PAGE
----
Survey Reveals Information About Community Investment Policies

Corporate Partners | August 25, 2016

Ziegler’s CFO Hotline survey for July focused on the community investment policies and was similar to a previous study conducted in 2012. A total of 165 Chief Financial Officers (CFOs) participated in the survey this year, with 63 percent representing single-site providers and the remaining 37 percent from multi-site organizations. Survey topics ranged from the size of investment portfolios to internal oversight of investment policies and third-party management.

Ziegler’s CFO HotlineSM survey for July focused on the community investment policies and was similar to a previous study conducted in 2012. A total of 165 Chief Financial Officers (CFOs) participated in the survey this year, with 63 percent representing single-site providers and the remaining 37 percent from multi-site organizations. Survey topics ranged from the size of investment portfolios to internal oversight of investment policies and third-party management.

The initial questions asked about overall annual revenue and then also the total size of the organization’s investment portfolio at the end of the first quarter of 2016. Overall investment portfolios ranged from less than $2 million to more than $1 billion, with median investment portfolios larger for the multi-site organizations than the single-site communities. While the median total dollar amount in the investment portfolio is generally at about 71 percent of the annual revenue figure, single site organizations had a higher median of 77 percent, while multi-site organizations came in lower at 60 percent.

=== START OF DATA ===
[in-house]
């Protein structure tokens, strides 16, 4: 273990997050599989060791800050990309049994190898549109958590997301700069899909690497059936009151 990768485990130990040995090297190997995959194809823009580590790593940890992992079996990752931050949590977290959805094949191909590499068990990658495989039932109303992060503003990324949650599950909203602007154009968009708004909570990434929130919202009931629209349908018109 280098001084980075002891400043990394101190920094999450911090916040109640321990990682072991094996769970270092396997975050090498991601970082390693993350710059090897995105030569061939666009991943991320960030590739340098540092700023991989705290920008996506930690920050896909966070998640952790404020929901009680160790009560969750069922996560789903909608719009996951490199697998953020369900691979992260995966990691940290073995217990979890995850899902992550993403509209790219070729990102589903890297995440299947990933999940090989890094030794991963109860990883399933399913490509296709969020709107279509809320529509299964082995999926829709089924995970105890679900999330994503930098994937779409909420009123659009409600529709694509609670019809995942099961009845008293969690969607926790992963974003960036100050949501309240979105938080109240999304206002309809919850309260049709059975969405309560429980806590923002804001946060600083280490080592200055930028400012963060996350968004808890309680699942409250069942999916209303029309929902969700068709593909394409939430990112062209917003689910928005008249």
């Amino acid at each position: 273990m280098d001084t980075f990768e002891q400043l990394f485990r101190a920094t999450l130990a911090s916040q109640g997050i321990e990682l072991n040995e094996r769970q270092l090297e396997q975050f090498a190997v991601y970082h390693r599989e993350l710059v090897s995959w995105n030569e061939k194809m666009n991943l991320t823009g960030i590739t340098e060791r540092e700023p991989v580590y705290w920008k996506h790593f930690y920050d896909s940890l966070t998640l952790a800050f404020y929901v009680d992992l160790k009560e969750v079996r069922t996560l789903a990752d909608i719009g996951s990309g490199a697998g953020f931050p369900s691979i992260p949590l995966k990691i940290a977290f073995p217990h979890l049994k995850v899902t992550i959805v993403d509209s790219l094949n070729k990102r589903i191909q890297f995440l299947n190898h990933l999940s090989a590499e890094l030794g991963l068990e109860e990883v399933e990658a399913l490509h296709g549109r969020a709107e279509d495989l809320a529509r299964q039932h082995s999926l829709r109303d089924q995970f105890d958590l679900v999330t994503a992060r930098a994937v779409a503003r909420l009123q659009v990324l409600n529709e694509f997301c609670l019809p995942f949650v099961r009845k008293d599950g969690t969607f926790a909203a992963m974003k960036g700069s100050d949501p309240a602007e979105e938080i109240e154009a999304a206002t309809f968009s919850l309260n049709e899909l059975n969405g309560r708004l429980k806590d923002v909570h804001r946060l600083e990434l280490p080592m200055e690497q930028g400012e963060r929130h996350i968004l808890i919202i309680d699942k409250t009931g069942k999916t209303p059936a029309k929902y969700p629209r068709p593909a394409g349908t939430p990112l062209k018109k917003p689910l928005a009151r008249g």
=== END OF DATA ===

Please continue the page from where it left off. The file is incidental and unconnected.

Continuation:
Nearly all of the survey respondents – 98 percent in fact -- indicated that they have a formal investment policy. This graph details who oversees the formal investment policy within their organizations. More than 40 percent of respondents said that the Board Finance Committee oversees the policy while an additional 30 percent reported that they have a formal Investment Committee. Of the 6.7 percent of organizations who responded “other,” many indicated that the Investment Committee or Finance Committee makes recommendations, but that the full board has the final say and oversight. A few respondents noted that the executive management team maintains the investment policy and notifies the board of any changes.

When asked about updates to the formal investment policy, about half indicated that they updated their policy within the last year. An additional 37 percent reported updates in the past 2 to3 years and the remaining respondents indicated they last updated the investment policy four or more years ago. This is fairly similar to what was found in the 2012 survey.

Among those respondents with bond covenants, only slightly more than half (52.5 percent) reported that their investment policy monitors transactions that could affect bond covenants. The remaining 47.5 percent reported that their policy does not monitor transactions that could impact bond covenants.